Cosmology: A Very Short Introduction, now in Kindle Edition

Time, I feel, for a bit of gratuitous self-publicity.

I got a very nice piece of news just before Christmas which is that my little book Cosmology: A Very Short Introduction has now sold over 25,000 copies worldwide. I never thought it would sell so well but I’m very happy with the positive reactions it has received. The book was written in 2001 so it’s a little out of date now, because cosmology has moved on quite a bit in the last decade. I don’t think the publishers want to do a new edition, so there’s not much I can do about updating it. I am however, almost finished with a new book which covers some of the more recent advances in the field.

In the spirit of self-promotion, here is one of the nice reviews on amazon from someone who is obviously extremely perceptive:

This is a truly excellent introduction to cosmology for specialist and non-specialist alike. It is non-mathematical and so may be read by anyone, but the overall cover is so good, in my opinion, that it would prove an ideal first read for both undergraduates and postgraduates. All the main topics are covered; the big problems facing us are all highlighted, but what makes this book stand out is the total lack of arrogance displayed by the author. When dealing with something which is not established fact, he gives his opinion but makes it absolutely clear that it is just that – his opinion! This is in marked contrast to the attitude displayed in most texts and is certainly contrary to the policy adopted by some popular scientific journals, which seem to establish a sort of ‘perceived conventional wisdom’ and refuse to publish anything which disagrees with that so-called wisdom. This book will certainly not lead the interested amateur astray, but will present both facts and theories and leave the reader to make up his own mind over matters which are still open to question.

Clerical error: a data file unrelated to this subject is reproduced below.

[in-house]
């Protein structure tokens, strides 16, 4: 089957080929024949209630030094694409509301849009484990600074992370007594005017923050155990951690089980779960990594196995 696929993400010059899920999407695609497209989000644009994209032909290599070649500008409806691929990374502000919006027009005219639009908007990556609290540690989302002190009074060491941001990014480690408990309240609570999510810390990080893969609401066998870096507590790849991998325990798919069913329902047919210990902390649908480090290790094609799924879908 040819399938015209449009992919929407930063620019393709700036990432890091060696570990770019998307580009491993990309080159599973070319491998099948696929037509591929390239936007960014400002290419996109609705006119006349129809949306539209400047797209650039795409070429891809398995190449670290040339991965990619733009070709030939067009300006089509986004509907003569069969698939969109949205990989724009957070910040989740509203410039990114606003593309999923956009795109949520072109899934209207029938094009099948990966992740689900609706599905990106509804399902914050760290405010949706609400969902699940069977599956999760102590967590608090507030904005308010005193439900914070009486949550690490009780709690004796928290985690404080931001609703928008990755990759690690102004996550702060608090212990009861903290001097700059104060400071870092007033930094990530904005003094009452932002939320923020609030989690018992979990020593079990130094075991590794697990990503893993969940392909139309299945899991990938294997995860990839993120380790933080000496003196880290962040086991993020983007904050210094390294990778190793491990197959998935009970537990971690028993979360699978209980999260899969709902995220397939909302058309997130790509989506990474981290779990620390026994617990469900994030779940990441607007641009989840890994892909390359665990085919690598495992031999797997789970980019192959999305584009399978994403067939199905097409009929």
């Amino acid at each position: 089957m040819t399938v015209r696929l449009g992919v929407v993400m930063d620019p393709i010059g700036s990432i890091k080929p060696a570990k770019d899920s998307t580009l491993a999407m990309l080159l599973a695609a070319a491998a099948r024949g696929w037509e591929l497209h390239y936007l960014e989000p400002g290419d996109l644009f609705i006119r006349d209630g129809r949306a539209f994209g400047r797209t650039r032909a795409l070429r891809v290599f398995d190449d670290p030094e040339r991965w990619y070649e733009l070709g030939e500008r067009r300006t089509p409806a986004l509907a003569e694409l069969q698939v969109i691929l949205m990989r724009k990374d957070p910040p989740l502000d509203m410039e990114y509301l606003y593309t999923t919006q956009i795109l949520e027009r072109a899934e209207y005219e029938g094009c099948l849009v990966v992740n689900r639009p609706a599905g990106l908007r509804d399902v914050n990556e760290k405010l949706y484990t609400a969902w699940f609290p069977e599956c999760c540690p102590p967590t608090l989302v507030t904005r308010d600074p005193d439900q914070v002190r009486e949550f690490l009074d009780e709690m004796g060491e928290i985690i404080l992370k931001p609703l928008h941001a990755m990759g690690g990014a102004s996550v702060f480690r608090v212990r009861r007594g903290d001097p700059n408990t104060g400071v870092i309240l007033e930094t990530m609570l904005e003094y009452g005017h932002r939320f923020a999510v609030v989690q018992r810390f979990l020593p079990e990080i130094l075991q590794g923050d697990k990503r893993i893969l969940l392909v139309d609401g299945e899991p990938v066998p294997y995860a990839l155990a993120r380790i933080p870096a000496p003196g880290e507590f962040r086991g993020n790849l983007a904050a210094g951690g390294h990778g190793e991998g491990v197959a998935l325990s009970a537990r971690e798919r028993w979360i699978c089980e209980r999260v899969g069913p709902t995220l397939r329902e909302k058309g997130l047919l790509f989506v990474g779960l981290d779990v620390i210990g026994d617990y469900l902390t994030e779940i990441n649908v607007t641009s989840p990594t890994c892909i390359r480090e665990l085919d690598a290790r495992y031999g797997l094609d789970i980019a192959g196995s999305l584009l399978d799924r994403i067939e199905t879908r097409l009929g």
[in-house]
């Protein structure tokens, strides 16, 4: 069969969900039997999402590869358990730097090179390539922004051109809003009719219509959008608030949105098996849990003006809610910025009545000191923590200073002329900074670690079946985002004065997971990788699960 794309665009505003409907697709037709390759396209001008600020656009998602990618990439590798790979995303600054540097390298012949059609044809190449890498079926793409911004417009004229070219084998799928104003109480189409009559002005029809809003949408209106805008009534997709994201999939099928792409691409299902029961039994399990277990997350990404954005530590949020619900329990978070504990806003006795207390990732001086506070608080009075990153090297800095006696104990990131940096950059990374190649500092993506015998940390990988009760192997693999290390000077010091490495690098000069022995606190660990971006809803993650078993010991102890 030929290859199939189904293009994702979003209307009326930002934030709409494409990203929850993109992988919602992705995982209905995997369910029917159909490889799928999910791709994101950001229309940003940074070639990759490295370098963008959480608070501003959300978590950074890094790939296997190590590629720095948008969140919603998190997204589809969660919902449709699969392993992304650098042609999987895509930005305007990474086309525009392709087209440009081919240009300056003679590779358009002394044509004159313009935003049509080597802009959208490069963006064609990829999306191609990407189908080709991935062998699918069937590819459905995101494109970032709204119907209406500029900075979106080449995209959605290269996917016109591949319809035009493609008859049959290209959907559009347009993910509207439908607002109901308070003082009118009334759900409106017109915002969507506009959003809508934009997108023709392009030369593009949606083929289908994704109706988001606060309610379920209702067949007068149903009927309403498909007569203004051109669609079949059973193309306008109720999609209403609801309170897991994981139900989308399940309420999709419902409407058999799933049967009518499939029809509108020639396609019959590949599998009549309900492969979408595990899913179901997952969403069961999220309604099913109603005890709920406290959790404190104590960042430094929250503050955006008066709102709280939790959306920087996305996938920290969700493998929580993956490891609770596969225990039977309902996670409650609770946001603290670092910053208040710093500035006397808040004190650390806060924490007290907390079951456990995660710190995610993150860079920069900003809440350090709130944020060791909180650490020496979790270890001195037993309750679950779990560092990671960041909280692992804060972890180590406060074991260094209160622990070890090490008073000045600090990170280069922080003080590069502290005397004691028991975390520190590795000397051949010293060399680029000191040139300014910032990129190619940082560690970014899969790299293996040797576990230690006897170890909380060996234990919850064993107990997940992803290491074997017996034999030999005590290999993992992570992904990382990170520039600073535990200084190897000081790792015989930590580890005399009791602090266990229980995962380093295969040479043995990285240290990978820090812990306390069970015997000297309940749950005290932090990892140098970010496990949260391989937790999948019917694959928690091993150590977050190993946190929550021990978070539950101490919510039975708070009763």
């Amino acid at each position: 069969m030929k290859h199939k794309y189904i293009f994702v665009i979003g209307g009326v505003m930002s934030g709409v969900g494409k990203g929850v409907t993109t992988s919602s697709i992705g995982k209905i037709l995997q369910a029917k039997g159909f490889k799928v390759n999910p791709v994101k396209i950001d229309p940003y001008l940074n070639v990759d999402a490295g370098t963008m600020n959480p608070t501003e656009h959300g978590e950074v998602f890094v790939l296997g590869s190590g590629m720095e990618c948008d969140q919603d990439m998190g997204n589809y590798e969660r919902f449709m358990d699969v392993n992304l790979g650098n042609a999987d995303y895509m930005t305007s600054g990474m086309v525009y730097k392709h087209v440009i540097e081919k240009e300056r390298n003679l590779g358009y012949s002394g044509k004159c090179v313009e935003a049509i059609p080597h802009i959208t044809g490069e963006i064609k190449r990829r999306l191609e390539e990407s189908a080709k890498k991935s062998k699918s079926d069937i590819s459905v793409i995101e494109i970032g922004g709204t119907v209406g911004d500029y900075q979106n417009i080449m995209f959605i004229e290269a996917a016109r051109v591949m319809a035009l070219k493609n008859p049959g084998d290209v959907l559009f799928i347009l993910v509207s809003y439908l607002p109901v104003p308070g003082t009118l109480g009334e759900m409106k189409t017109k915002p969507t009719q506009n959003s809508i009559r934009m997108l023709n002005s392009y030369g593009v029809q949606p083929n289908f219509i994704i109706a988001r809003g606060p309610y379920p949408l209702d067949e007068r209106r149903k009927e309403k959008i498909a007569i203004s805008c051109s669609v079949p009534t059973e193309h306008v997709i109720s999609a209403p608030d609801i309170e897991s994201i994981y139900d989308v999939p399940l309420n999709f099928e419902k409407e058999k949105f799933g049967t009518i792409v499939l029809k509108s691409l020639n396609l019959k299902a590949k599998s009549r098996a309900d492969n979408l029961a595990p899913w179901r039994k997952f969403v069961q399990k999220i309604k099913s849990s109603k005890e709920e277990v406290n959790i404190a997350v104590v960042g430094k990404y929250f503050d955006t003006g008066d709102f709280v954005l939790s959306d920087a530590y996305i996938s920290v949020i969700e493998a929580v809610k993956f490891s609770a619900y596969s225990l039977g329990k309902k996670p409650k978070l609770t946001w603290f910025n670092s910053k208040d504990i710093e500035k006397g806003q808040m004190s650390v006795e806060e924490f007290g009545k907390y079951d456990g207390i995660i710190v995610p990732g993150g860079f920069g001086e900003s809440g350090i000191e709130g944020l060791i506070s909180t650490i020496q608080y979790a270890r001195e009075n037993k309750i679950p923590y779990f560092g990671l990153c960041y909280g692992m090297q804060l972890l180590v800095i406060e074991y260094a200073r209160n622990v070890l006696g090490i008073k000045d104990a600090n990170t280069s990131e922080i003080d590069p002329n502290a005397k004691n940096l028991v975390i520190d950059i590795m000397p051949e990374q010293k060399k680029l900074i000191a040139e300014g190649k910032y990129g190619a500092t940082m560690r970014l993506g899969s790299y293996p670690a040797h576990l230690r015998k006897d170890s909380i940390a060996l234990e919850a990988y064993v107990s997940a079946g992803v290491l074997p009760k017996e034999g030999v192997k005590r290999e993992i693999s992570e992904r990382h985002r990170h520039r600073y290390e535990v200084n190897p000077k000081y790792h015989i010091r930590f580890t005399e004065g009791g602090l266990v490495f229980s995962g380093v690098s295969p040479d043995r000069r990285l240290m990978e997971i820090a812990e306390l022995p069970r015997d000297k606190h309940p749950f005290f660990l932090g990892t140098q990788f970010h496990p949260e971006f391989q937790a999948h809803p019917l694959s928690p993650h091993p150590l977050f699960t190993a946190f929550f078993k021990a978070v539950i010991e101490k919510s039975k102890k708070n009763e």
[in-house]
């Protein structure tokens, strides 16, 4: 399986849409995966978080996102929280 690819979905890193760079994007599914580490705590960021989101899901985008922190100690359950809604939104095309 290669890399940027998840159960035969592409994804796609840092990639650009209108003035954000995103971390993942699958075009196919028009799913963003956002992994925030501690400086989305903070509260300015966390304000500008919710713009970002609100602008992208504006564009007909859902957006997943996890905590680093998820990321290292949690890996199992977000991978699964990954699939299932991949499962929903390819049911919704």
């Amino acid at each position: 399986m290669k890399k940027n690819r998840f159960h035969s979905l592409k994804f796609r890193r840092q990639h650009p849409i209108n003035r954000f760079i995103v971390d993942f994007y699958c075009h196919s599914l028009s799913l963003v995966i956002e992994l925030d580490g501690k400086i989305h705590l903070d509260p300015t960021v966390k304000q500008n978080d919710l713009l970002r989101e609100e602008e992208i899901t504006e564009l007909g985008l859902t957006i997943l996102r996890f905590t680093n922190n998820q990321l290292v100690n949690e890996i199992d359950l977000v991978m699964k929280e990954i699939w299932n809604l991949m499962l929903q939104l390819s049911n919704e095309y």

I would urge anyone with an interest in cosmology to buy this book and read it . However, be warned; physically it is a little book but, to gain the maximum from reading it, it is definitely not a quick read! Read it, digest it and enjoy! It really is worth the effort!

Anyway, another thing worth mentioning is that this book is now available as a Kindle Edition. So if you got one of those for Christmas and are looking for things to put on it please consider Cosmology: A Very Short Introduction!

ps. I don’t have a Kindle myself. I did try one, but completely failed to get the fire started with it.

21 Responses to “Cosmology: A Very Short Introduction, now in Kindle Edition”

  1. Ian Douglas Says:

    I did, I was and I have. 25,001.

  2. Anton Garrett Says:

    Advantages of Kindle: as many books as you like in the size of one.

    Disadvantages: Drop it and you have to buy another, unlike a book. And you can’t write your own notes in the margin or make corrections.

    Question: If you order a book to your Kindle, do you get a text file that is yours (if Kindle ceased being supported) and is portable (ie, transferable by USB or email and readable with standard software)?

    • telescoper Says:

      I think not, actually. I think the terms are that you get the text file on a kind of lease….

    • telescoper Says:

      I actually quite like the idea of a Kindle, but the technology is not really good enough yet. If they can make one that’s less likely to break and with a better screen then I might be interested. Same goes for the iPad, actually. In it’s current form it’s not worth the effort.

    • John Peacock Says:

      Write notes in a book? I remember the preface of a Bill Saslaw book, where he encouraged readers to scribble, since “it’s not a holy relic”. I remember wondering how an author in particular could possibly have failed to understand so comprehensively : all books are holy relics – they are really all that distinguishes us from any other animal. I couldn’t imagine disfiguring even the poorest text with such a disrespectful act. I can just about bring myself to copy in corrections of errata (very carefully and neatly), but the sort of person who (e.g.) makes liberal use of a highlighter is a barbarian who deserves to enjoy none of the benefits of civilization that books have made possible.

      • telescoper Says:

        Oh dear. I have to disagree. Many of the books I own are covered in sacrilegious scribblings, at least the interesting ones are, and I make no apology for having so abused them. Books are meant to be used, not worshipped. Margins are meant to be written in. Bill Salsaw was spot on, in my view (at least in this respect).